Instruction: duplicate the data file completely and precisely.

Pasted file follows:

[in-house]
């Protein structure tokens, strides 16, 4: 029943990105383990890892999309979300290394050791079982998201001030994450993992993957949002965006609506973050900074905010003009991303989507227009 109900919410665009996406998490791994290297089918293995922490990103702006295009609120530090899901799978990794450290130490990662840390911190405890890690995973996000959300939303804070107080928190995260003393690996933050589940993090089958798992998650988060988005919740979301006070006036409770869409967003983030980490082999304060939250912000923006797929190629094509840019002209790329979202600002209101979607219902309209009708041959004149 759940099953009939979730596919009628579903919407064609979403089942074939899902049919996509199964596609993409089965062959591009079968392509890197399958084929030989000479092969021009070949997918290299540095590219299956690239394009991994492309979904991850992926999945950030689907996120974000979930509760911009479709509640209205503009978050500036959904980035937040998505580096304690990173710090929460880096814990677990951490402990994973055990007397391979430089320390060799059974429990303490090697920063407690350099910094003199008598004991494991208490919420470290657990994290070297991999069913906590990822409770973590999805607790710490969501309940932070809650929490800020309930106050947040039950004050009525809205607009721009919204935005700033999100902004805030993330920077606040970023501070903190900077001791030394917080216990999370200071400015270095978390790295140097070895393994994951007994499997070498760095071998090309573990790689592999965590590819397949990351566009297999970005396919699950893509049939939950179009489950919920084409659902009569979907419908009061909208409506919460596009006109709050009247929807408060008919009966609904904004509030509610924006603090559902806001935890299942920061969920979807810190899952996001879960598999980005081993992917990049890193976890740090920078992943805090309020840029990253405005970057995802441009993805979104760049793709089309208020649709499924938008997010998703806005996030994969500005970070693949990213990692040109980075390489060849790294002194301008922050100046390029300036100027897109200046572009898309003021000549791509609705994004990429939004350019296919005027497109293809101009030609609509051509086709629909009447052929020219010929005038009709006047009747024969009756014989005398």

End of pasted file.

[in-house]
């Protein structure tokens, strides 16, 4: 029943990105383990890892999309979300290394050791079982998201001030994450993992993957949002965006609506973050900074905010003009991303989507227009 109900919410665009996406998490791994290297089918293995922490990103702006295009609120530090899901799978990794450290130490990662840390911190405890890690995973996000959300939303804070107080928190995260003393690996933050589940993090089958798992998650988060988005919740979301006070006036409770869409967003983030980490082999304060939250912000923006797929190629094509840019002209790329979202600002209101979607219902309209009708041959004149 759940099953009939979730596919009628579903919407064609979403089942074939899902049919996509199964596609993409089965062959591009079968392509890197399958084929030989000479092969021009070949997918290299540095590219299956690239394009991994492309979904991850992926999945950030689907996120974000979930509760911009479709509640209205503009978050500036959904980035937040998505580096304690990173710090929460880096814990677990951490402990994973055990007397391979430089320390060799059974429990303490090697920063407690350099910094003199008598004991494991208490919420470290657990994290070297991999069913906590990822409770973590999805607790710490969501309940932070809650929490800020309930106050947040039950004050009525809205607009721009919204935005700033999100902004805030993330920077606040970023501070903190900077001791030394917080216990999370200071400015270095978390790295140097070895393994994951007994499997070498760095071998090309573990790689592999965590590819397949990351566009297999970005396919699950893509049939939950179009489950919920084409659902009569979907419908009061909208409506919460596009006109709050009247929807408060008919009966609904904004509030509610924006603090559902806001935890299942920061969920979807810190899952996001879960598999980005081993992917990049890193976890740090920078992943805090309020840029990253405005970057995802441009993805979104760049793709089309208020649709499924938008997010998703806005996030994969500005970070693949990213990692040109980075390489060849790294002194301008922050100046390029300036100027897109200046572009898309003021000549791509609705994004990429939004350019296919005027497109293809101009030609609509051509086709629909009447052929020219010929005038009709006047009747024969009756014989005398």